O. J. BATEMAN JR., M.D.; GRETCHEN SQUIRES, M.D.; S. J. THANNHAUSER, M.D., PH.D.
The involvement of the nervous system in Hodgkin's disease has been reported many times.1, 8 Certainly, as Weil states,1 it is an infrequent and late manifestation and, even then, the involvement of the spinal cord is far more frequent than that of the cerebrum.
The pathological picture of the involvement of the central nervous system by Hodgkin's disease is still unsettled. No doubts can be cast on (1) the process of direct infiltration of the central nervous system from an adjacent gland or bone, (2) infiltration of the dura itself, (3) hemorrhage secondary to the initial process, (4) infiltration of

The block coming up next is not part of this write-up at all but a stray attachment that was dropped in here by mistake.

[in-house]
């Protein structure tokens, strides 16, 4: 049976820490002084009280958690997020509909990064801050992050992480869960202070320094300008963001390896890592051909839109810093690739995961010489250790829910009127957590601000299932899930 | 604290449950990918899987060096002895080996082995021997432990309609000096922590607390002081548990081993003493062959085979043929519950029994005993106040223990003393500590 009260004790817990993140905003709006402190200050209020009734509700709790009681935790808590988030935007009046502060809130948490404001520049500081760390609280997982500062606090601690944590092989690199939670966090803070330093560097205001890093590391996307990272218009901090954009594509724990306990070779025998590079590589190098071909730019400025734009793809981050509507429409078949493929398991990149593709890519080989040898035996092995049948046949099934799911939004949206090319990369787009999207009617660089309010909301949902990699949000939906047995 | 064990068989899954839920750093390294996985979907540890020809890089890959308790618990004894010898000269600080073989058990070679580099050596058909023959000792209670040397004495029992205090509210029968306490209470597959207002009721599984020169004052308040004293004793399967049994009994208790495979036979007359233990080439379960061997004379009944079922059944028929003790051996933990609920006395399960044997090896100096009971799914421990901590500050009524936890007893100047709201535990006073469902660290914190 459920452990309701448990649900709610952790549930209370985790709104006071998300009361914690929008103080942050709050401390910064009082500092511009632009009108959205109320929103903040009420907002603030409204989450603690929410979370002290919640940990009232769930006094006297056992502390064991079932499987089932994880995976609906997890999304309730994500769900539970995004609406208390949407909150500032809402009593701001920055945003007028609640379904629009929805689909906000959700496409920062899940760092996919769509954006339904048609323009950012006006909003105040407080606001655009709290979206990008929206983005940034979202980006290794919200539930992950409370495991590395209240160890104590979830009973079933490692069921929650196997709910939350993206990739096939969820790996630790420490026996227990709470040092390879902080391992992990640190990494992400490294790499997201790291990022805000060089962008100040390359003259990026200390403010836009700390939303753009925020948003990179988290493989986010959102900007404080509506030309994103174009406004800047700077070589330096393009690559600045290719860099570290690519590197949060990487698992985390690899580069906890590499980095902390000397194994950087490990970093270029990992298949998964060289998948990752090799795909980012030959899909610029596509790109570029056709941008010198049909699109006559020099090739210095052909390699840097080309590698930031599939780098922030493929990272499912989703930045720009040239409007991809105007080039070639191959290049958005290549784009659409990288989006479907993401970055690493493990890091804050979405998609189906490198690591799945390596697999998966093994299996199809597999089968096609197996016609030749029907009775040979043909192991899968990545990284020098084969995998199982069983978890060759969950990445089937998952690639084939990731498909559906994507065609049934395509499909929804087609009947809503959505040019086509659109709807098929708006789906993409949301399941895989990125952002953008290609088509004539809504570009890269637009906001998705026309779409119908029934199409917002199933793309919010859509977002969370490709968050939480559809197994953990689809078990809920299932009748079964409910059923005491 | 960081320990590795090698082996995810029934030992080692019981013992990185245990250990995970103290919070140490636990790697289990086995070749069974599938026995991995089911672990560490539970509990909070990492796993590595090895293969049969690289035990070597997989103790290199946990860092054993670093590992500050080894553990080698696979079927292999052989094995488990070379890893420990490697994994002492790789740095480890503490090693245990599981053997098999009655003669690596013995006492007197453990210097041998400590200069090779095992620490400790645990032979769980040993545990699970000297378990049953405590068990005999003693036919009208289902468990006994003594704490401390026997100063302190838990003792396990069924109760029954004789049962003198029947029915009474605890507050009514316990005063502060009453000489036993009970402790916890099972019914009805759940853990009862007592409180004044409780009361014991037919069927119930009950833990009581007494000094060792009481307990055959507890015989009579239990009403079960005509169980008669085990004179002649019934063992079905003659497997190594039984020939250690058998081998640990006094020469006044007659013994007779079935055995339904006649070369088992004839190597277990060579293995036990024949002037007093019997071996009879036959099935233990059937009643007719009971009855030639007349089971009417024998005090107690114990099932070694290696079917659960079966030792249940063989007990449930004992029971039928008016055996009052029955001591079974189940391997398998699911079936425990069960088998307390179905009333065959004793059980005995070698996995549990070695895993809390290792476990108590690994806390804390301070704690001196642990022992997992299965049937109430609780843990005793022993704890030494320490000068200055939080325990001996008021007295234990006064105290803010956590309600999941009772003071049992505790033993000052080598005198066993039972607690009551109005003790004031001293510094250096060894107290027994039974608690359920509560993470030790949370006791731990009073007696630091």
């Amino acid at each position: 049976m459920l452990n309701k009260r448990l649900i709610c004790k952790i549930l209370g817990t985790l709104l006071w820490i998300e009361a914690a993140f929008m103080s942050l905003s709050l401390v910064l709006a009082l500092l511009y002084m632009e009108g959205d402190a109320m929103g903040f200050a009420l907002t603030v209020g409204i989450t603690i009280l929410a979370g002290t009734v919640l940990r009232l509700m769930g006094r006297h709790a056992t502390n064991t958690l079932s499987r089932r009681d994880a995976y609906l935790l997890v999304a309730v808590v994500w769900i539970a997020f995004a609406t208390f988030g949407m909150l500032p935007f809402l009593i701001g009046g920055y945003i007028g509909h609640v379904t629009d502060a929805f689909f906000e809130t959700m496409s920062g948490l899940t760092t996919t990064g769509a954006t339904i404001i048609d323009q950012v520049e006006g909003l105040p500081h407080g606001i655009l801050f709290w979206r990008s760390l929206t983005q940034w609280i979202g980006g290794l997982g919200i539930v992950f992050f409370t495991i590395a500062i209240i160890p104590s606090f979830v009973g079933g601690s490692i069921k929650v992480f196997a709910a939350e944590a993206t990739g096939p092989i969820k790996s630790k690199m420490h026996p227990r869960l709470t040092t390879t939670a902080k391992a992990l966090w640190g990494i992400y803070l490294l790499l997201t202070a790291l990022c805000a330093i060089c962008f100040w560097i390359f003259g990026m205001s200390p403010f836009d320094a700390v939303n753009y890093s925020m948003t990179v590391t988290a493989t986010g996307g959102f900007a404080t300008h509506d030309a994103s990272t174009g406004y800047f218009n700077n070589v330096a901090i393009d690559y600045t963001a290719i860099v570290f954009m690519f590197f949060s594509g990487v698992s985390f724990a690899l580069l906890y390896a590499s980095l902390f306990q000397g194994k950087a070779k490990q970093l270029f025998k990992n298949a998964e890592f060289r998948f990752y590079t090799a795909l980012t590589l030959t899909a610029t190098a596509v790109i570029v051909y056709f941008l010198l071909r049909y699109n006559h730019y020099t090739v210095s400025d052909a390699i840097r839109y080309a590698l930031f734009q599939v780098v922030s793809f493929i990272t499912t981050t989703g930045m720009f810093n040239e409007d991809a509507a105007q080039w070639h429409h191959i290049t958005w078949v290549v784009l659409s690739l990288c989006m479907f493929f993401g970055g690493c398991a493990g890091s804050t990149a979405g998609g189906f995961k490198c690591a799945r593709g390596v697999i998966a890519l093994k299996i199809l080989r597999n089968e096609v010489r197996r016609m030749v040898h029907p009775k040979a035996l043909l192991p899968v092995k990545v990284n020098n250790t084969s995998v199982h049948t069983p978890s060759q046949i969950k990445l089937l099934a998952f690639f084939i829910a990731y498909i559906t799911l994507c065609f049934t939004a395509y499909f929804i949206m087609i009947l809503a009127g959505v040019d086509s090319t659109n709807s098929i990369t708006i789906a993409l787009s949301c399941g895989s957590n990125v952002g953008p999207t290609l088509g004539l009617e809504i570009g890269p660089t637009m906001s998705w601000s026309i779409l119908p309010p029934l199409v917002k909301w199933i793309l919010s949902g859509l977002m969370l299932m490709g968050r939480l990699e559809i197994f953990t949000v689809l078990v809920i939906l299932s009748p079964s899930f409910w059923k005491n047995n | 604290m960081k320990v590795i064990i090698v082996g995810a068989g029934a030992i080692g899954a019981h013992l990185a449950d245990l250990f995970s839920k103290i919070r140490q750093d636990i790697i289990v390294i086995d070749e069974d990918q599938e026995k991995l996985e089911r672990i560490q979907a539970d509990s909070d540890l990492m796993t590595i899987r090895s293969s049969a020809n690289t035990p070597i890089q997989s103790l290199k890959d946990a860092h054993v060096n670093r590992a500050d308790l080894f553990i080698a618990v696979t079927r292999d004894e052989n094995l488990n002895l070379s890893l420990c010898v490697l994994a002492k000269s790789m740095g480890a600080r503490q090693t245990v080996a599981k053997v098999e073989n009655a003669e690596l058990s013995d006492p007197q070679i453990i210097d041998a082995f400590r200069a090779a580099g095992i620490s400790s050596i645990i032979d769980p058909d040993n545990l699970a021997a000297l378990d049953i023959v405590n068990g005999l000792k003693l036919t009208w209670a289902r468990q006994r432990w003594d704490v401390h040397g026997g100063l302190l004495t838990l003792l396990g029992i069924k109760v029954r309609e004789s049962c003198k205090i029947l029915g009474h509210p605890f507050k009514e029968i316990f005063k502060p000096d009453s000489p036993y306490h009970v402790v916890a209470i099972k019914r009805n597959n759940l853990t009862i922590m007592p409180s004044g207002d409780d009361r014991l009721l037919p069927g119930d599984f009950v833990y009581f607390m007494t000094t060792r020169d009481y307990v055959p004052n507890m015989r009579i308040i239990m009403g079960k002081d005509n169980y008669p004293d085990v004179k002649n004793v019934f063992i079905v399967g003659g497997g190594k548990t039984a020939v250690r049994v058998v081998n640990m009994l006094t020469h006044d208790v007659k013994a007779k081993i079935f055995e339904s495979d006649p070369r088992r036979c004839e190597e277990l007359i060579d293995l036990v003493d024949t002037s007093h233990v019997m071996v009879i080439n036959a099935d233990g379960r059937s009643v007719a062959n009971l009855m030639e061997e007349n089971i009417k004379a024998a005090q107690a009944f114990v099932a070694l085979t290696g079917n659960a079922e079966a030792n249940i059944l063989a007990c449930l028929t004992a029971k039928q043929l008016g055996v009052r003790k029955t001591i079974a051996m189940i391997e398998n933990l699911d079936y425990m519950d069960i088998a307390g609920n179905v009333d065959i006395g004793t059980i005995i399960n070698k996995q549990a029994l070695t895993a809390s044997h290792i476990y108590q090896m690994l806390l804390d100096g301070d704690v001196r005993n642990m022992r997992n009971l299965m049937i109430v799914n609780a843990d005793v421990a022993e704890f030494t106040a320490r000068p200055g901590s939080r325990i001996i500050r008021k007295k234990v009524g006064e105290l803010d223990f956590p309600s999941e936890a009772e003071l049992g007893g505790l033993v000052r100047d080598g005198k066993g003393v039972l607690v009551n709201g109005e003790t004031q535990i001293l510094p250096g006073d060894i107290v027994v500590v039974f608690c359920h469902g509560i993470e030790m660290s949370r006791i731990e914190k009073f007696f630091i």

BATEMAN OJ, SQUIRES G, THANNHAUSER SJ. HODGKIN'S DISEASE ASSOCIATED WITH SCHILDER'S DISEASE1. Ann Intern Med. 1945;22:426–431. doi: 10.7326/0003-4819-22-3-426
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Published: Ann Intern Med. 1945;22(3):426-431.
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